75. In accordance with Principle 4.3.2 and this Office’s Policy Position on Online Behavioral Advertising, meaningful consent is required for Online Behavioral Advertising (“OBA”). Principle 4.3.6 indicates the way in which an organization seeks consent may vary, depending on the circumstances and type of information collected. An organization should generally seek express consent when the information is likely to be considered sensitive. Implied consent would generally be appropriate when the information is less sensitive.
76. Our Office’s OBA guidelines state that implied or opt-out consent for tracking and targeting individuals for behavioral advertising purposes may be acceptable provided that certain parameters are in place. One parameter is that the information collected and used is limited, to the extent practicable, to non-sensitive information (avoiding sensitive information such as medical or health information).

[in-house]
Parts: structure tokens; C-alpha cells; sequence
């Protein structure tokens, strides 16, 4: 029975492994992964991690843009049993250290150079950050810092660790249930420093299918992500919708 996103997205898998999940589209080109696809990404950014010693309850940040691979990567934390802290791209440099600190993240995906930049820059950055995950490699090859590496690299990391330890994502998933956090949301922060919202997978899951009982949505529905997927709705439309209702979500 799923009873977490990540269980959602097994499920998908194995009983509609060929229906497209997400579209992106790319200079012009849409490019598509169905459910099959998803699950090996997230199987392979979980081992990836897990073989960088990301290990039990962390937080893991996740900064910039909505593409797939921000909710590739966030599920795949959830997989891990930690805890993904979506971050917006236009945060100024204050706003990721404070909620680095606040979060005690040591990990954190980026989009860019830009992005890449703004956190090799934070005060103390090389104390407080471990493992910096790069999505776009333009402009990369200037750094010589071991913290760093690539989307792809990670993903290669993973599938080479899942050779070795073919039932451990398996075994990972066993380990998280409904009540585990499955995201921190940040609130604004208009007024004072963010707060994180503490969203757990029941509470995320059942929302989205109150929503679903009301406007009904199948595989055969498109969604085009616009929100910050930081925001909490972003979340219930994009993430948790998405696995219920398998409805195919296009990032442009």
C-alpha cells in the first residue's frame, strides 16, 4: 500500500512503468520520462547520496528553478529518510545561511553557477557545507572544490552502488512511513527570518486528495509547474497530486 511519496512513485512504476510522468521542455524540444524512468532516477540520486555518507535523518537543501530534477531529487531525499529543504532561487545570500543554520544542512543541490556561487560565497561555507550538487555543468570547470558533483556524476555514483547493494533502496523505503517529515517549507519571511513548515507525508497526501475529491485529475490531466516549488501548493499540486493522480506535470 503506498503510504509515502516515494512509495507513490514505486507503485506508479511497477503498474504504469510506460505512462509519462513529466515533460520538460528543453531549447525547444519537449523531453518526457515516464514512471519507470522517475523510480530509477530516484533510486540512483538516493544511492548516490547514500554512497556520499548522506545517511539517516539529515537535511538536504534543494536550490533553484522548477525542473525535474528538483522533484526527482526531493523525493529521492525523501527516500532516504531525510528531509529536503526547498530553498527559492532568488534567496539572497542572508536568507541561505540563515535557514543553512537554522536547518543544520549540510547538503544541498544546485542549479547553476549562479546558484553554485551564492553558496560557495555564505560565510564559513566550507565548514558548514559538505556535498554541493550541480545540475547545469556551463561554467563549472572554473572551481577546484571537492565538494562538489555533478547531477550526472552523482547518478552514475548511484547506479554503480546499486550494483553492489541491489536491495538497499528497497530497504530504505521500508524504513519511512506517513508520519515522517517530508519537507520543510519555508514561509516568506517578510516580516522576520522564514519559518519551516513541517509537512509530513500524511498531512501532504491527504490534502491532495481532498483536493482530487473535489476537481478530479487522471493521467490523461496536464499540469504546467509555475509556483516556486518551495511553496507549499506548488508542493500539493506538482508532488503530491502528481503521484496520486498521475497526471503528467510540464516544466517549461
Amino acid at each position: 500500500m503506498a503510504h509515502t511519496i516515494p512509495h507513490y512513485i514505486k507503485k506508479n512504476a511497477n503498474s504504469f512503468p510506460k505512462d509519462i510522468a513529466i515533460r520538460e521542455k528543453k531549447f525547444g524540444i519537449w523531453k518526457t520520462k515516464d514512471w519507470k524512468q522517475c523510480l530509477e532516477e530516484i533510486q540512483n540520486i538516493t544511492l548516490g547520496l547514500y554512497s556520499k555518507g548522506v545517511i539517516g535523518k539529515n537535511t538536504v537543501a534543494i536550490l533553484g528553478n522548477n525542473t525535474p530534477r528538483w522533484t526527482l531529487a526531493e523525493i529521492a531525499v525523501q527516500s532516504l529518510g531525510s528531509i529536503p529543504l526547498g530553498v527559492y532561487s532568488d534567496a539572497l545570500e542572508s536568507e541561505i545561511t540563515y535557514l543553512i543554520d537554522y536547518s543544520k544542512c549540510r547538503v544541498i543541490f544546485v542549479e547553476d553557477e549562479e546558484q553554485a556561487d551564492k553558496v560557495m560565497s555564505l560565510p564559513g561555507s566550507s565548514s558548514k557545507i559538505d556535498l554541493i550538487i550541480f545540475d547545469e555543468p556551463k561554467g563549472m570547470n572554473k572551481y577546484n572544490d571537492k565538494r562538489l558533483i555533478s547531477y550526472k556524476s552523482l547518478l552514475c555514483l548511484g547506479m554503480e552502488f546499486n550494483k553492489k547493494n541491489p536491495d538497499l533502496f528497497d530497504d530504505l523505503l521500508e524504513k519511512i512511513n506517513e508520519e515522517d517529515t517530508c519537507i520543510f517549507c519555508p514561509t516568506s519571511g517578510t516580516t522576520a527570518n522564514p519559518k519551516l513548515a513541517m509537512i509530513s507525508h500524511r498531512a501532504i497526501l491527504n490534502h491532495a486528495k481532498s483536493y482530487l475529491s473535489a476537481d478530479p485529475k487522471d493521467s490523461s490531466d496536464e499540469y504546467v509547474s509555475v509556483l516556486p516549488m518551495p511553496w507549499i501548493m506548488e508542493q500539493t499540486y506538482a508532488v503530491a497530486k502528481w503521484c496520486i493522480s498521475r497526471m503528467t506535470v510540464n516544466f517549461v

78. In our preliminary report of investigation, we recommended that SuccessfulMatch do the following:
- Make it prominent, clear, explicit and unambiguous to members at registration and on the Positive Singles homepage that their profile information will be included in a database which will be accessed by websites targeting specific and demographically and medically diverse populations across the Positive Singles network and that members will not be able to specifically know which sites those are, nor will they will be able to remove their profiles from them;